The Distrito Federal de México (DF) is a dizzying, sprawling city of choked exhaust and a patchwork of disparate neighborhoods called colonias. Because of my objectively insane meeting schedule, I was able to whizz through a good many of them. From the industrial Estado de Mexico to trendy Condessa, from residential Miramonte to the dynamic Polanco, I cross-crossed Mexico City like a harried contestant from The Amazing Race. Except that I wasn’t terribly harried – I was actually having a good time.
This trip is the complete opposite of my usual ‘slow travel’ philosophy, and I do feel that painful ache of jealousy when I see backpackers exploring DF’s many sights. I wish I had the time to dig through the history and presence of this enormous city. But within the flurry of appointments and taxis, I’ve still been able to do the things I want to do: eat, and speak Spanish.
Mexico City Taco Extravaganza
Piles of succulent meat at Polaco’s street market.
In my years away from South America, I truly missed the ability to communicate in a local language, a loss I felt most tangibly in Asia. While people were extremely friendly throughout the Philippines, Thailand and Indonesia, I longed for the intensity of interaction that I had in those early months of my travels, at the southern tip of South America. My time in Burma – already with its constant smell of curries and flowers and its friendly people – would have been that much more incredible were I able to speak Burmese.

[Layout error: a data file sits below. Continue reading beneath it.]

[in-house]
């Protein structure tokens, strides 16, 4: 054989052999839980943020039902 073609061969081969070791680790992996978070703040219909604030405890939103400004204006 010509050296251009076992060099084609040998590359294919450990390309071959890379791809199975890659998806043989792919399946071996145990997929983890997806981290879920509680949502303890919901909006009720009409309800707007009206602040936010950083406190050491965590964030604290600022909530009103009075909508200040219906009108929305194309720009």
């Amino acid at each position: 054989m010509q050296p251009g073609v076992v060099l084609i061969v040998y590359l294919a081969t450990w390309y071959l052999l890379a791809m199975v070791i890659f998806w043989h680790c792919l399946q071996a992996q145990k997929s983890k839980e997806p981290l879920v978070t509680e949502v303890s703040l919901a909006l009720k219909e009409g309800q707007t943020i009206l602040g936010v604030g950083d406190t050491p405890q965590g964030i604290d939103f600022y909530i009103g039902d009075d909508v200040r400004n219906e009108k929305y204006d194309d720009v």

Man with his harmonica, playing for change in Polanco.
During this whirlwind stay of 2.5 days, I talked Spanish aplenty. Not only was that my job – to expound upon the many advantages of studying English at IH New York – but I was so starved for comprehension on the road that I practiced my Spanish wherever I could. I talked politics with my taxi drivers, talked finance with businessmen at a crowded street food stall in the chaos of Polanco’s busy market, swooned over sweet, creamy horchata at a corner drink stand, heaping lavish praise on its owner. And in doing so, I further entrenched an already-existing philosophy: it is unfathomable to me to live somewhere without learning the local language.
Of course, being me I also went on a bit of a street food bender. Not satisfied with a taco or two during my brief stint in DF, I managed to consume a dizzying variety of these succulent treats. The IH Mexico office rounded up their staff and brought me to El Farolito for tacos, introducing me to pollo pastor (a taco stuffed with chicken marinated in a sour but spicy rub, then grilled and topped with a slice of pineapple), chicharrónes de queso (a thin but impossibly big slice of cheese deep fried until it curls gently on itself in a tendril of crispy deliciousness) and of course the classic bifsteak con queso, a taco of marinated, tender beef topped with melted cheese.
El Farolito’s tacos were the best I’ve ever had.
I might be traveling in a suit an heels, but it certainly won’t stop me from scurrying into a market and trying whatever I can get my hands on. It just means I need to actually watch how I eat – with this schedule, I’ve got no time for dry cleaning!
Tacos in Polanco’s crowded market.
I’m writing this entry from Peru, having already finished my short stint in Colombia. More to come from my very fun few days in Bogota and Medellin in just a bit.
Mexico City Roundup:
1 tired Jodi